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a great infill typology - and competitions with such a fine jury will hopefully turn out some good work. YET...unlike the fire station competition - this is an "ideas" competition, at least as far as i understand it - this is prize money only and not a commission for the winner, which would gain greater participation by individuals and firms collectively giving their best.


That's a good point, Crow. (Can I call you Crow? Mr. Crow? Incidentally, would you and your friends stop chattering outside my house all day?) An ideas competition is not the same as a building competition. It's easier for the City to commit to something like this after crashing and burning with Fire 1. I see a competition like this as reinforcing the chance for a building competition again next time a public building is needed by the City.


i hope it will not be like the skinny house competition--where the 2 selected projects are actually the reason there should be competions..boring,romaticized, lack of authenticity of place and materiality..

this one should be interesting and i might even enter...

crow aka cuervo

some of my brother crows can be pests, but i promise you they are good guys! i think the city has been put in bad light with the few competitions that they have been a part of., but I think the ones that got built did contribute in some way to improve the architectural fabric of Portland. the ideas competition tend to be more academic, and maybe they help for showcasing ideas, but i am not convinced they are the best use of resources. i think the city has to be judicious with their decisions, and that ultimately competitions for real projects get better participation. Portland in general has some political weaknesses with not standing up and having integrity for their decisions. rather they prefer going out and collecting opinion after opinion watering things down to be dull and grey. A little bit of a fault in our quaint open-minded progressive little town. Not knocking the process, but at times I think we don’t have to apologize, but stand-up for what is right. Maybe a competition for a real project can build examples rather than discussion.?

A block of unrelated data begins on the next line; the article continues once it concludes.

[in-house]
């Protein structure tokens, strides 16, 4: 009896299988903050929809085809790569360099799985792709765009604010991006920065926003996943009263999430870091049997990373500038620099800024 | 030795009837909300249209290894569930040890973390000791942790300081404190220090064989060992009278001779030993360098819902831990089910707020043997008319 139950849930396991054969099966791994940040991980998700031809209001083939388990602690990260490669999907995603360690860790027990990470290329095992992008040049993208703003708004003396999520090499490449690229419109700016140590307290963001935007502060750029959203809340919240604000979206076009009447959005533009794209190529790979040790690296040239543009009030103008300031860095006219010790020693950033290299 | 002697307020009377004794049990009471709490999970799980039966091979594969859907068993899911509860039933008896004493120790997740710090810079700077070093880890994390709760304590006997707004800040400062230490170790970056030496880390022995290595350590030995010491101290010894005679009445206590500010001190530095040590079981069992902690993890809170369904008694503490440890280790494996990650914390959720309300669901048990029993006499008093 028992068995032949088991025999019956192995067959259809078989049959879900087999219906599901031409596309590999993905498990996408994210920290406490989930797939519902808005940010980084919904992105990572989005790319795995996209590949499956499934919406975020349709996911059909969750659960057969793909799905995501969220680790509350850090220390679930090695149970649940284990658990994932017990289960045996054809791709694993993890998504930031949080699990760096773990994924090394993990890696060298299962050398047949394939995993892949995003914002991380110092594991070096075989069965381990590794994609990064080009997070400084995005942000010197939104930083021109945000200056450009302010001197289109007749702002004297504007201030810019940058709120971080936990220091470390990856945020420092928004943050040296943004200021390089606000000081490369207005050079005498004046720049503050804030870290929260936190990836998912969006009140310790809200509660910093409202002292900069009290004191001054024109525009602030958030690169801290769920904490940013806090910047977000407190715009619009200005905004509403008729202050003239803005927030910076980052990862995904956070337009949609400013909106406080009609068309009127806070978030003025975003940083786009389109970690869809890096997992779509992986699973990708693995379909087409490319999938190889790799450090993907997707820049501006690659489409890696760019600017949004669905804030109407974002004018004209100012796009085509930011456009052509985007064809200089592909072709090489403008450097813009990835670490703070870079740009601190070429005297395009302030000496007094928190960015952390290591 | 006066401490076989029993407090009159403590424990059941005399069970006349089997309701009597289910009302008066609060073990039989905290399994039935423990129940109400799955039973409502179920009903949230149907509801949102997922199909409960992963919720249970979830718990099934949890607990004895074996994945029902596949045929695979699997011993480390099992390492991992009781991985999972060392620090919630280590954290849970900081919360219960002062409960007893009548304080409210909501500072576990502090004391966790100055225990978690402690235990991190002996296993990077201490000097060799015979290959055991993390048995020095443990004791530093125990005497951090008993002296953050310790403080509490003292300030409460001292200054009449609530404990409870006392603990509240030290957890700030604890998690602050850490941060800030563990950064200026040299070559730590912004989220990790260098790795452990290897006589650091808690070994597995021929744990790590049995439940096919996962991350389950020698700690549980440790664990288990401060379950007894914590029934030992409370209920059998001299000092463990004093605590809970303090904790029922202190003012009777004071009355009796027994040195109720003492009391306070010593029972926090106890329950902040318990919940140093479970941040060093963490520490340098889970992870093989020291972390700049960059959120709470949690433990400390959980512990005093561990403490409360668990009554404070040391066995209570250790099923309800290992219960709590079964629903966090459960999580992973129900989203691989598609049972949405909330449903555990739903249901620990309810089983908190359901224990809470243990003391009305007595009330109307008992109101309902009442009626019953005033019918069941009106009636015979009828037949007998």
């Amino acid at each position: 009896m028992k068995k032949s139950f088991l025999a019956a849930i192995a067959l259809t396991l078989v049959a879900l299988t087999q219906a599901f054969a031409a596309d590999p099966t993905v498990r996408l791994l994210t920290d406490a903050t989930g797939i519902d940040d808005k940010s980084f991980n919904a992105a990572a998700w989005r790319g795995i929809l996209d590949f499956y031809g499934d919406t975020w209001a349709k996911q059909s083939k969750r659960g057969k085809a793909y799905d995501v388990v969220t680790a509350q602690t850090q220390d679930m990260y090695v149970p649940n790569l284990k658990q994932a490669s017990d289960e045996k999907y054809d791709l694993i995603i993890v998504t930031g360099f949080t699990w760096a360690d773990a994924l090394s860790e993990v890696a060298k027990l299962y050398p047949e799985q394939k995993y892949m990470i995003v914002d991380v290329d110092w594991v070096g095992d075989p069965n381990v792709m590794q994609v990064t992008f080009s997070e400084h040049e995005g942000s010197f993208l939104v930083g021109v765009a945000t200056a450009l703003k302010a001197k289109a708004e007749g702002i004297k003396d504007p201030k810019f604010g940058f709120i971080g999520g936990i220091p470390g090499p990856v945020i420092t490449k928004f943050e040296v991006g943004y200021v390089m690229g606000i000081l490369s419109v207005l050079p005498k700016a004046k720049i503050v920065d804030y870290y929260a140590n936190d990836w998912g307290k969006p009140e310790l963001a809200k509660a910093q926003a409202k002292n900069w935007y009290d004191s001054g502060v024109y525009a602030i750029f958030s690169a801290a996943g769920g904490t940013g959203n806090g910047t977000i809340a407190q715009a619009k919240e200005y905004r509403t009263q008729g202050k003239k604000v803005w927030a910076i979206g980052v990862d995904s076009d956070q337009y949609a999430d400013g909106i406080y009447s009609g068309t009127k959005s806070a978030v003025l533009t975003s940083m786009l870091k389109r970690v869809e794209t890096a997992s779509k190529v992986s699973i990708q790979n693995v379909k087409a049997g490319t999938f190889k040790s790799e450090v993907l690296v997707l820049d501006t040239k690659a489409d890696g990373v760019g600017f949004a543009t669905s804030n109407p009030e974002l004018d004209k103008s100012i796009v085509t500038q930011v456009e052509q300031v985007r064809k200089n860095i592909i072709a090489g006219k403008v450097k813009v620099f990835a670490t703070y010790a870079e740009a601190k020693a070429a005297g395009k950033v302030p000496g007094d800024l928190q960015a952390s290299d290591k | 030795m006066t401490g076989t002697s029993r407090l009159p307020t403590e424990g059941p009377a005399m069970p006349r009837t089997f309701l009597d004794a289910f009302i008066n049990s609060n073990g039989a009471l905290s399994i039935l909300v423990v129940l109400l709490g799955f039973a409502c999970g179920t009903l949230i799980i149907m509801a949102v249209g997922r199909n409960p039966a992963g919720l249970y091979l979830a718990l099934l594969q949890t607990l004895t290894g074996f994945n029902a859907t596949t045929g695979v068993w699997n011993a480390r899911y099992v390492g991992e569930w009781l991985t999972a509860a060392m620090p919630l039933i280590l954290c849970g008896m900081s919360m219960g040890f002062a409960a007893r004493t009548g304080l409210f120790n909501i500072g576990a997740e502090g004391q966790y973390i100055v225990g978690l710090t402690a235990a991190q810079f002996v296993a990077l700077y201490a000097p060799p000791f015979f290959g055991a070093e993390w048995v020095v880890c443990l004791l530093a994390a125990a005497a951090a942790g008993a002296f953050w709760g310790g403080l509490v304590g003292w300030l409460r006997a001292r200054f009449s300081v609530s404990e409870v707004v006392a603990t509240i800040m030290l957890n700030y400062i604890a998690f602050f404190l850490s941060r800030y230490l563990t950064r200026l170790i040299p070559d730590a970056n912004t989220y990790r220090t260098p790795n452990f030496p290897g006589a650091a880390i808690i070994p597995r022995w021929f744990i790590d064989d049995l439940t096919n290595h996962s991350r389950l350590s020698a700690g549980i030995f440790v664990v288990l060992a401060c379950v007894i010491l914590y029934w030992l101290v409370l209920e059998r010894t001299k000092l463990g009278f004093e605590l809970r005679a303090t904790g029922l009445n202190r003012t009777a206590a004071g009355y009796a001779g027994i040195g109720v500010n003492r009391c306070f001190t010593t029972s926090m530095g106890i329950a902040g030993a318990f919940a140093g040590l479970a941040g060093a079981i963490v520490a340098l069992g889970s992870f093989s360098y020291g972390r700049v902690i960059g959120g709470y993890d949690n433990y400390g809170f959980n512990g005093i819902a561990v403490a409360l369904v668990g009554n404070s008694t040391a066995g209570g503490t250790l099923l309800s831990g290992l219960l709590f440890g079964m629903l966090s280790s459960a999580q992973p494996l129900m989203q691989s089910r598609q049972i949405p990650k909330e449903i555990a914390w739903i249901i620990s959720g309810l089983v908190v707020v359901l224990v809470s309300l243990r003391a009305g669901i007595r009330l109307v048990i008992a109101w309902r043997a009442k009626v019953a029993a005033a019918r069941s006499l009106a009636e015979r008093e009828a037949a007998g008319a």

This is the type of competition that allows for exploration in an attempt to find a new idea or concept of dwelling. The difficulty of this project is the disparity between the design allowing for an open and communal(possibly) space against portland's current zoning. The setbacks for an R1 or R2 site (up to 14') limit the possibilities. These setbacks are a main reason why smaller infill buildings are treated similar in Portland. Some are a little more thoughtful than others, but the concept is normally the same...maximize the building in between the setbacks, parking at grade (normally behind), and kennels above to the maximum height.


AIA president & Dwell Magazine editor? With that jury the winning design be certainly a neo-1950s ranch house... hardly an appropriate design solution as infill for a historic Portland neighborhood.


John, what do you recommend? Should we build neat little copies of 1920's bungalows in 1920's neighborhoods? Or should we tear all the bungalows down and replace them with neat little copies of Indian dwellings that might have been on the same pieces of land before (more historically accurate, perhaps)? Plenty of ranch houses where built as infill in Portland eastside neighborhoods in the actual 1950's. So is it inappropriate to copy them, but not the older housing stock? Doesn't this all sound rather asinine? Here's a novel idea: why don't we build infill that's not "a copy of" at all, but a synthesis of old influences and new ideas, uses materials that make sense in 2007, in short- of and about our own time? Don't fret- nobody wants to ruin your little bungalow dream, you don't have to be so territorial about it.

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